The editting is not as good when it comes to the overlaid audio of an argument between Glenda and Mr Launay. It's just not been treated in any decipherable way, so appears to just have been recorded, and the sound track grabbed and added to the footage for the episode. Churchett's pointless walk out to his car, round it and then back inside is forgiven by his performance later on. He does particularly convincingly at being hypnotised. Maybe a close up shot of the house
number would help us realise how important that is to the story.

We cut back to the last surviving member of mercenaries. Jordan hides something in the foliage, but again, perhaps a closer shot here would help us understand what it is, and know it's relevance to the plot. The zombie hand that creepily crawls after him lets on that it's still firmly attached to an arm....

Back with Ryan, Katie and Churchett the sparkling dialogue comes to the fore again...Churchett bemoans that he's being bossed about by 'one of the pet shop boys' and asks himself, 'what have I done to deserve this ?'. Ahem. Oh dear.

Emma Giles makes an appearance as PA to Launay's distant, evil and manipulative shaddowing figure.... with Emma's accent that reminds me in an unsettling way of Miss Hoolie - from Balamory... Launay's menacing and evil boss act we're distracted upon by some strange idea about shooting people through a fan. Tried for arty farty, and just ended up with farty ? I have to say I'm not a fan ; of the split screen for telephone conversation either, thinking it cuts in too quickly, a bit like the music does at the end.

Episode 3 carries on from where the episode formally known as two, left off. With a nice security cam effect we get to see the interview of John Hampton as Zempho. We could have done with some close ups of Giles and Hampton's faces, missing as we did the punch of some more sizzling lines. Brilliant.

What isn't so fan-tastic is that blasted fan again. Grrrrr. What really is fantastic though is the first appearance of the armless zombie hand. Armless it may be, harmless it certainly isn't.

Some more comedy moments from the cheeky idiot that is Matt Hampton's
Blocklan, even with the boom putting in a minor appearance it's still all flowing very well. Jordan is now holding a rather relaxed Ryan & co hostage until Churchett reveals that he isn't Crawford. Oh dear. Nicely framed shot at the end
of the episode, if only Jordan wasn't hiding behind Churchett's arm.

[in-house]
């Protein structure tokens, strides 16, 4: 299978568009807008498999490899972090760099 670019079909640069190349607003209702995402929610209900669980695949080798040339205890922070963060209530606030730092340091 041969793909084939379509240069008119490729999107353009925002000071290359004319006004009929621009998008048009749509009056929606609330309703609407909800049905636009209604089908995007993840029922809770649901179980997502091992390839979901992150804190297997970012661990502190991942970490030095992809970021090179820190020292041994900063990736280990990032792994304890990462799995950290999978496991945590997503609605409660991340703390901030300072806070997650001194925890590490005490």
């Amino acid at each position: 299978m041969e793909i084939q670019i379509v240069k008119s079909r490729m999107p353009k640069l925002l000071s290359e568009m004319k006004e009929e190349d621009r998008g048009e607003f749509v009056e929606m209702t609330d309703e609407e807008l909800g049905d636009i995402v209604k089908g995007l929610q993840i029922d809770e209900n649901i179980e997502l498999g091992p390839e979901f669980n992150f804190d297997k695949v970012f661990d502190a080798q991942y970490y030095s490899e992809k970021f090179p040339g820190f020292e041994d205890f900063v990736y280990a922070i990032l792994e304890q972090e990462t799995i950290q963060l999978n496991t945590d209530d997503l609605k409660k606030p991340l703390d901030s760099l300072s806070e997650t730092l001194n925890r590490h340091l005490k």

And then we're on the final furlong that is episode 4.

I'm not sure if it's intended or not, that there's a girl laughing over the footage of Matt playing the the theorelative drive in order to squeeze in a sneaky pint. what's katie laughing for on the sound while Blocklan tries to find the time device thing. It's a conundrum. But not for long.

Realisation starts to dawn the those held at the end of Jordan's gun that somewhere they've made an awful mistake.... I do like the cutting back and forth between them as the dialogue fires along. The shots are well framed, the actors perform well, the lines are well delivered.

As Blocklan's flirtation with space time dynamics begins to come apart around his ears, Matt being chased by zombie.. looking zanny and holding the camera as he runs down the road looking like a deranged idiot is another really good use of camera.

With all this going on, it's nice to see that Ryan has time to get all deep and serious and deliver all his lines to the daisy he's playing with, instead of the person he's talking to. I'm also not quite sure how we get from rushing out to look for the nanites to laying down on the grass like the end of the world isn't a real possibility. Maybe it's a date. It's so distracting the person holding the boom forgets to hold it out of shot here. You can't really blame them, but it's a mere scratch compared to the awkward moment where Ryan hugs Katie after she saves him from being bitten by the very zombie that had been chasing the hapless

It's also a little amazing that Stephen Brown has nothing to say about that. We do seem to jump then straight into the resolution of the story, which I'm not entirely convinced doesn't work.

As stories go, I do rather like this one. The weaker episode of the set is the fourth, but even though it is outshone by the others, it's still a rather good piece of work. Episode one is most definitely the best. I don't know if there's any conclusion to draw from the fact that the best bits are the ones without our lead character. Really. I don't.

On the whole this story has a cracking script, it's well executed all round, great to watch. The acting's on the mark, with some shining performances from Matt McKechnie, Steve Churchett, Matt Hampton, Will Gammon.. oh and those zombies.. all those zombies. NEXT !

...........Just in case the video above doesn't work, you can view the episodes by clicking here.